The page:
The Corso group’s main research thrust is high-level computer vision and its relationship to human language, robotics and data science. They primarily focus on problems in video understanding such as video segmentation, activity recognition, and video-to-text; methodology, models leveraging cross-model cues to learn structured embeddings from large-scale data sources as well as graphical models emphasizing structured prediction over large-scale data sources are their emphasis. From biomedicine to recreational video, imaging data is ubiquitous. Yet, imaging scientists and intelligence analysts are without an adequate language and set of tools to fully tap the information-rich image and video. His group works to provide such a language. His long-term goal is a comprehensive and robust methodology of automatically mining, quantifying, and generalizing information in large sets of projective and volumetric images and video to facilitate intelligent computational and robotic agents that can natural interact with humans and within the natural world.
The study of large complex systems of structured strategic interaction, such as economic, social, biological, financial, or large computer networks, provides substantial opportunities for fundamental computational and scientific contributions. My research focuses on problems emerging from the study of systems involving the interaction of a large number of “entities,” which is my way of abstractly and generally capturing individuals, institutions, corporations, biological organisms, or even the individual chemical components of which they are made (e.g., proteins and DNA). Current technology has facilitated the collection and public availability of vasts amounts of data, particularly capturing system behavior at fine levels of granularity. In my group, we study behavioral data of strategic nature at big data levels. One of our main objectives is to develop computational tools for data science, and in particular learning large-population models from such big sources of behavioral data that we can later use to study, analyze, predict and alter future system behavior at a variety of scales, and thus improve the overall efficiency of real-world complex systems (e.g., the smart grid, social and political networks, independent security and defense systems, and microfinance markets, to name a few).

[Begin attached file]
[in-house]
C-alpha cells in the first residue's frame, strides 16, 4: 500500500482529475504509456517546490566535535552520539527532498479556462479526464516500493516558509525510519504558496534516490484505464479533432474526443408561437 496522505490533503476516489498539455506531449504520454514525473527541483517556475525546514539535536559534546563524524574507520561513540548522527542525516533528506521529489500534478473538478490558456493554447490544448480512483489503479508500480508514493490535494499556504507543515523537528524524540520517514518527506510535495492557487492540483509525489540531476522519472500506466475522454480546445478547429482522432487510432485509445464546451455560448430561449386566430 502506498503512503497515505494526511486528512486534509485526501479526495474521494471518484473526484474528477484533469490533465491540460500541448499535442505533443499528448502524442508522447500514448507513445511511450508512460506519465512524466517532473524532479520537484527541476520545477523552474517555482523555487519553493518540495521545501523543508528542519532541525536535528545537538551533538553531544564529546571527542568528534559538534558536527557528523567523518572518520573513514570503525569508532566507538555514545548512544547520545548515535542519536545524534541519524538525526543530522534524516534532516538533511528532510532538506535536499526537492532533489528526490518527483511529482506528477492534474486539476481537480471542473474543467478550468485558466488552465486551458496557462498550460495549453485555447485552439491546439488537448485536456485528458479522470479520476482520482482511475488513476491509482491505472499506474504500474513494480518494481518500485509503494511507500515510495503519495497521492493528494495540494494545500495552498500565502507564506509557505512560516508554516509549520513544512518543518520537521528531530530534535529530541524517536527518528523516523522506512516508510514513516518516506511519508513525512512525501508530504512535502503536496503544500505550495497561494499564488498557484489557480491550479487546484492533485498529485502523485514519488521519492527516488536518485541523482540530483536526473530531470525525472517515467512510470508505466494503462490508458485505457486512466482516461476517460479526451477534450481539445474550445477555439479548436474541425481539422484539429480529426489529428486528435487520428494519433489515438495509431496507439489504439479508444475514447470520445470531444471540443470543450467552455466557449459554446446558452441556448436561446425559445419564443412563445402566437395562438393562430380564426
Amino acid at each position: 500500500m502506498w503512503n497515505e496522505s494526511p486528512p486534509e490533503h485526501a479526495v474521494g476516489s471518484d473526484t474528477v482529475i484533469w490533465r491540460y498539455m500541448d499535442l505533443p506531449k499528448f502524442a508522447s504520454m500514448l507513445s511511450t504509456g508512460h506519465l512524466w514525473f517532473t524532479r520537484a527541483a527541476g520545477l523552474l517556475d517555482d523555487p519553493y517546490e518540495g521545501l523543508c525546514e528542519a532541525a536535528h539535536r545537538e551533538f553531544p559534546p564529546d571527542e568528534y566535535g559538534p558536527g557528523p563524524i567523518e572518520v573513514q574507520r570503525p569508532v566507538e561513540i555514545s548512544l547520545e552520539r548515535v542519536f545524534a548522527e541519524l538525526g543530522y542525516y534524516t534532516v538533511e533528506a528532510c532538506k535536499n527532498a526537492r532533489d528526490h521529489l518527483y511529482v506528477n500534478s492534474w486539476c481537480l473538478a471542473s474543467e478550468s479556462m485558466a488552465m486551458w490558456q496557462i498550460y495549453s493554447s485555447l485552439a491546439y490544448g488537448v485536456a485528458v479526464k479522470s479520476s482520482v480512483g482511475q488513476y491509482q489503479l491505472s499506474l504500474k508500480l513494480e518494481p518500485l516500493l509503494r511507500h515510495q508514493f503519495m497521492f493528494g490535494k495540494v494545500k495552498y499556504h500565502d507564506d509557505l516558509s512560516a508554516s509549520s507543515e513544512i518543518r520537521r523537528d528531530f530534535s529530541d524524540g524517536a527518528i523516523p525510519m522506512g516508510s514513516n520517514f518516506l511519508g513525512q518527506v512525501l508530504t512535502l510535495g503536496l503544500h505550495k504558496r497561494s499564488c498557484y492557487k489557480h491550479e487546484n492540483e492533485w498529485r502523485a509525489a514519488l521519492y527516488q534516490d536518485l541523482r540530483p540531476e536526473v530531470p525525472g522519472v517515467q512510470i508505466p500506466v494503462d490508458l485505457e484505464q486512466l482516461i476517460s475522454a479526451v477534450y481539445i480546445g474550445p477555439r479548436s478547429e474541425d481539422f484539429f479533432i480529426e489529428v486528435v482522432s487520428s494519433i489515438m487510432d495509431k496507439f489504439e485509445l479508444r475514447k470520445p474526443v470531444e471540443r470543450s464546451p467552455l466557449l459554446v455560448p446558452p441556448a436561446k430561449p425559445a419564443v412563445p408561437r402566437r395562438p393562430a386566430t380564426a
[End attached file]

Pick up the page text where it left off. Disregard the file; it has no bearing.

I develop fast and principled methods for exploring and understanding one or more massive graphs. In addition to fast algorithmic methodologies, my research also contributes graph-theoretical ideas and models, and real-world applications in two main areas: (i) Single-graph exploration, which includes graph summarization and inference; (ii) Multiple-graph exploration, which includes summarization of time-evolving graphs, graph similarity and network alignment. My research is applied mainly to social, collaboration and web networks, as well as brain connectivity graphs.